Zoltan Ivanfi commented on PARQUET-1222:

[~jbapple] Indeed, the proposed order does not match the IEEE 754 totalOrder 
for the following reasons:
* In case of subnormal values, different bit patterns may correspond to the 
same numeric value, similar to how one can write 0.005 as 0.5 * 10^-2 or 0.05 * 
10^-1 or ... The IEEE 754 totalOrder predicate orders these numerically equal 
values according to the exponents used in their representation. This could lead 
to row groups being dropped or not based on what bit pattern was used to save 
the data and what bit pattern is used for looking them up. Since both the 
corresponding numeric values and their presentation to the user are identical, 
this would lead to behaviour that I consider incorrect, or at least unintuitive.
* No programming languages or libraries I know of implement the totalOrder 
predicate. I am also not aware of any hardware implementation, and if there 
were one, it would still be virtually impossible to use it without proper 
exposure through a library or some very low-level wizardry.
* The definition of the totalOrder predicate looks very complicated. I think 
any implementation is prone to be complicated, error-prone and inefficient.

The proposed order, on the other hand, is sufficient for sorting and seems to 
be easy to implement. If the regular (normally hardware-accelerated) floating 
point comparison operators can decide the order, then it returns those. 
Otherwise it orders by the exponent part of the bit pattern.

However, depending on one's point of view, the proposed ordering may not really 
be considered a total ordering as both zeros are equivalent to each other and 
all NaN are equivalent to each other as well. However, it is a (strict) weak 
ordering for sure and maybe the enum should be renamed as such. However, my 
understanding is that the only difference between weak ordering and total 
ordering is whether equivalence by ordering is the same as equality by value. 
But then the totalOrder defined by IEEE 754 is not a total order either, since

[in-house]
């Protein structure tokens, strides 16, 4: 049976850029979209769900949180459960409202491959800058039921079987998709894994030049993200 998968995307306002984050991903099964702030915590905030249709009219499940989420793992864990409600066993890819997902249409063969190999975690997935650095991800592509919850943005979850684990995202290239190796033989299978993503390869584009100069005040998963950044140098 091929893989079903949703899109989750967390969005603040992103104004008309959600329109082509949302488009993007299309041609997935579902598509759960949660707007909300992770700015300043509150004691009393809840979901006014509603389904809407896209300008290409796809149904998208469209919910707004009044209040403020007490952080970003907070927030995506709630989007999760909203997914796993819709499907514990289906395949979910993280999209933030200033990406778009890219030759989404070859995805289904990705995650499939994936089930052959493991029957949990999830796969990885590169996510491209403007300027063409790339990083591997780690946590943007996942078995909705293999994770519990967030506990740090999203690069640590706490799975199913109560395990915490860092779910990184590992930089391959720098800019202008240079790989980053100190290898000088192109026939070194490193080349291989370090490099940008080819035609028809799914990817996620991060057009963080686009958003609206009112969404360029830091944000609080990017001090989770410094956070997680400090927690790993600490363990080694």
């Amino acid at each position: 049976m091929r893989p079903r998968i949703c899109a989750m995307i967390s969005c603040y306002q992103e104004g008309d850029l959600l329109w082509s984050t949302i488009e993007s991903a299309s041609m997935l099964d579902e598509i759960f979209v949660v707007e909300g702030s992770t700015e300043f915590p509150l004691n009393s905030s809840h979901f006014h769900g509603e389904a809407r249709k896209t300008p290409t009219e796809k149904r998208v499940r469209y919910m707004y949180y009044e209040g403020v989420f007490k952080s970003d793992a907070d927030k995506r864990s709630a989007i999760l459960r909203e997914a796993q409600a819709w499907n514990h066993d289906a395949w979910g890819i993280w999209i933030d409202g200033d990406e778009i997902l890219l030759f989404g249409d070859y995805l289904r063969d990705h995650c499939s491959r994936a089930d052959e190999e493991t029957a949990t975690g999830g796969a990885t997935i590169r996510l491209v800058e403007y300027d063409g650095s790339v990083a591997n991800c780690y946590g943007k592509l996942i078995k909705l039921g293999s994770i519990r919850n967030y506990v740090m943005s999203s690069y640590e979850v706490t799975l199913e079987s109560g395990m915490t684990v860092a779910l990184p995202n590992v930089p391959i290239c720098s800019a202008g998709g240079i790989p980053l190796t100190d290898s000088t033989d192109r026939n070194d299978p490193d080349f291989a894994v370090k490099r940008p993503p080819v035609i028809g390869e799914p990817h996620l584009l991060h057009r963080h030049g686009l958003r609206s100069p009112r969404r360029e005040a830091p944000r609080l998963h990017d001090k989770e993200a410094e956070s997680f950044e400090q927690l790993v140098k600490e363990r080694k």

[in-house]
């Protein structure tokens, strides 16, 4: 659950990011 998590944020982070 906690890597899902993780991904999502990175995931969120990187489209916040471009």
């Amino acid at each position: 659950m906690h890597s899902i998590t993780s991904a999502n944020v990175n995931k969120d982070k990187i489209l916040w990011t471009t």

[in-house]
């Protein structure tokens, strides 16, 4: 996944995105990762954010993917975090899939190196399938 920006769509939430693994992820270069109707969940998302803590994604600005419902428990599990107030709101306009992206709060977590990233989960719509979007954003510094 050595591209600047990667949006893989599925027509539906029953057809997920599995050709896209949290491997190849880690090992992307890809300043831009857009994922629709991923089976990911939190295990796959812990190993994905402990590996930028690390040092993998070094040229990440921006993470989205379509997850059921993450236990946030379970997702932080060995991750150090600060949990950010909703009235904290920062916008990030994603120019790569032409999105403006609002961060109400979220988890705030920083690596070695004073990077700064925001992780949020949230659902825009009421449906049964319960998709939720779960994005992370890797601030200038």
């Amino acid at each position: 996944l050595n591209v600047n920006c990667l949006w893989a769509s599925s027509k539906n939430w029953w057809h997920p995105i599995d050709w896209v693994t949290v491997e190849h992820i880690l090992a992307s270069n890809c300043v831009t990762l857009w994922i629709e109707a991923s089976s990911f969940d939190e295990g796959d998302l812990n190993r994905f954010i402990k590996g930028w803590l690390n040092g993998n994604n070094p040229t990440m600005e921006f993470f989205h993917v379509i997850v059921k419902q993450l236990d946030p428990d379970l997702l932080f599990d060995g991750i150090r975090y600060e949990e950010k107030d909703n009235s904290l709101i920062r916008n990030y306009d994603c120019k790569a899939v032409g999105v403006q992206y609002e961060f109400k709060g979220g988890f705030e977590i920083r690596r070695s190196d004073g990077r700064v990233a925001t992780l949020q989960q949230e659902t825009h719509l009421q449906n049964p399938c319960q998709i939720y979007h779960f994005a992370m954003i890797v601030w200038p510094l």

it defines NaN-s of the same bit pattern to be equivalent for ordering, while 
it also defines a NaN value to not be equal to itself at the same time. Since 
the equality defined by IEEE 754 is already inconsistent in the mathematical 
sense (because of x != x), there really is no proper equality operation to use 
for judging whether the proposed ordering is weak or total. From a more 
practical point of view, we could consider an ordering weak if it is sufficient 
for sorting but not for hashing, while a total ordering would be sufficient for 
both. This, however, depends on how we calculate the hash values and is also 
entirely out of scope for min/max values or indexes.

> Definition of float and double sort order is ambigious
> ------------------------------------------------------
>                 Key: PARQUET-1222
>                 URL: https://issues.apache.org/jira/browse/PARQUET-1222
>             Project: Parquet
>          Issue Type: Bug
>          Components: parquet-format
>            Reporter: Zoltan Ivanfi
>            Priority: Critical
>             Fix For: format-2.5.0
>         Attachments: ordering.png
> Currently parquet-format specifies the sort order for floating point numbers 
> as follows:
> {code:java}
>    *   FLOAT - signed comparison of the represented value
>    *   DOUBLE - signed comparison of the represented value
> {code}
> The problem is that the comparison of floating point numbers is only a 
> partial ordering with strange behaviour in specific corner cases. For 
> example, according to IEEE 754, -0 is neither less nor more than \+0 and 
> comparing NaN to anything always returns false. This ordering is not suitable 
> for statistics. Additionally, the Java implementation already uses a 
> different (total) ordering that handles these cases correctly but differently 
> than the C\+\+ implementations, which leads to interoperability problems.
> TypeDefinedOrder for doubles and floats should be deprecated and a new 
> TotalFloatingPointOrder should be introduced. The default for writing doubles 
> and floats would be the new TotalFloatingPointOrder. The proposed ordering is 
> the following:
>  * -∞
>  * negative numbers in their natural order
>  * -0 and +0 in the same equivalence class \(!)
>  * positive numbers in their natural order
>  * +∞
>  * all NaN values, including the negative ones \(!), in the same equivalence 
> class \(!)
> This ordering should be effective and easy to implement in all programming 
> languages. A visual representation of the ordering of some example values:
> !ordering.png|width=640px!
> For reading existing stats created using TypeDefinedOrder, the following 
> compatibility rules should be applied:
> * When looking for NaN values, min and max should be ignored.
> * If the min is a NaN, it should be ignored.
> * If the max is a NaN, it should be ignored.
> * If the min is \+0, the row group may contain -0 values as well.
> * If the max is -0, the row group may contain \+0 values as well.

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